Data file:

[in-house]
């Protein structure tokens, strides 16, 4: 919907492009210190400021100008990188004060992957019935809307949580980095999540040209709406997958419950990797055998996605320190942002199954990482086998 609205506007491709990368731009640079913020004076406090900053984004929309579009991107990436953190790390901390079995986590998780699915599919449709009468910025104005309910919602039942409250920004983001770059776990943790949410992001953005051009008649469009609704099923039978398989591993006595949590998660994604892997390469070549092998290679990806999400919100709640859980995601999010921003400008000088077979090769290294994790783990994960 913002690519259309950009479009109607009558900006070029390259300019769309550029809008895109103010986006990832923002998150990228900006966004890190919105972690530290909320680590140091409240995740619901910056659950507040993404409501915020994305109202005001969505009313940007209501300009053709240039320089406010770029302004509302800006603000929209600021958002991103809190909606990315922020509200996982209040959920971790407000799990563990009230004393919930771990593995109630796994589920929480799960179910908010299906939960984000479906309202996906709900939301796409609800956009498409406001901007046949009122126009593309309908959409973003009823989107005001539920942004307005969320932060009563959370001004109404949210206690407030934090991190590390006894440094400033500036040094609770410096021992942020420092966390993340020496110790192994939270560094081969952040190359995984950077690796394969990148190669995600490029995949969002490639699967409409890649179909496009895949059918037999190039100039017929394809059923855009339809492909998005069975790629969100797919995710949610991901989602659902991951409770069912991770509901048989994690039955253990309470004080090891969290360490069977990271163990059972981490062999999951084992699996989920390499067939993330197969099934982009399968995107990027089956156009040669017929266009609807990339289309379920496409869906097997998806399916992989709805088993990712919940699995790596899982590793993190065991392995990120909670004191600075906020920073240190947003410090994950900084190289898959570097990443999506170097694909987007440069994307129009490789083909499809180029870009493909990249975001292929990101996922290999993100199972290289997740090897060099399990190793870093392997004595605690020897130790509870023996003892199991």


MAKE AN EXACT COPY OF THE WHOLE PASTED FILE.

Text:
[in-house]
């Protein structure tokens, strides 16, 4: 919907492009210190400021100008990188004060992957019935809307949580980095999540040209709406997958419950990797055998996605320190942002199954990482086998 609205506007491709990368731009640079913020004076406090900053984004929309579009991107990436953190790390901390079995986590998780699915599919449709009468910025104005309910919602039942409250920004983001770059776990943790949410992001953005051009008649469009609704099923039978398989591993006595949590998660994604892997390469070549092998290679990806999400919100709640859980995601999010921003400008000088077979090769290294994790783990994960 913002690519259309950009479009109607009558900006070029390259300019769309550029809008895109103010986006990832923002998150990228900006966004890190919105972690530290909320680590140091409240995740619901910056659950507040993404409501915020994305109202005001969505009313940007209501300009053709240039320089406010770029302004509302800006603000929209600021958002991103809190909606990315922020509200996982209040959920971790407000799990563990009230004393919930771990593995109630796994589920929480799960179910908010299906939960984000479906309202996906709900939301796409609800956009498409406001901007046949009122126009593309309908959409973003009823989107005001539920942004307005969320932060009563959370001004109404949210206690407030934090991190590390006894440094400033500036040094609770410096021992942020420092966390993340020496110790192994939270560094081969952040190359995984950077690796394969990148190669995600490029995949969002490639699967409409890649179909496009895949059918037999190039100039017929394809059923855009339809492909998005069975790629969100797919995710949610991901989602659902991951409770069912991770509901048989994690039955253990309470004080090891969290360490069977990271163990059972981490062999999951084992699996989920390499067939993330197969099934982009399968995107990027089956156009040669017929266009609807990339289309379920496409869906097997998806399916992989709805088993990712919940699995790596899982590793993190065991392995990120909670004191600075906020920073240190947003410090994950900084190289898959570097990443999506170097694909987007440069994307129009490789083909499809180029870009493909990249975001292929990101996922290999993100199972290289997740090897060099399990190793870093392997004595605690020897130790509870023996003892199991």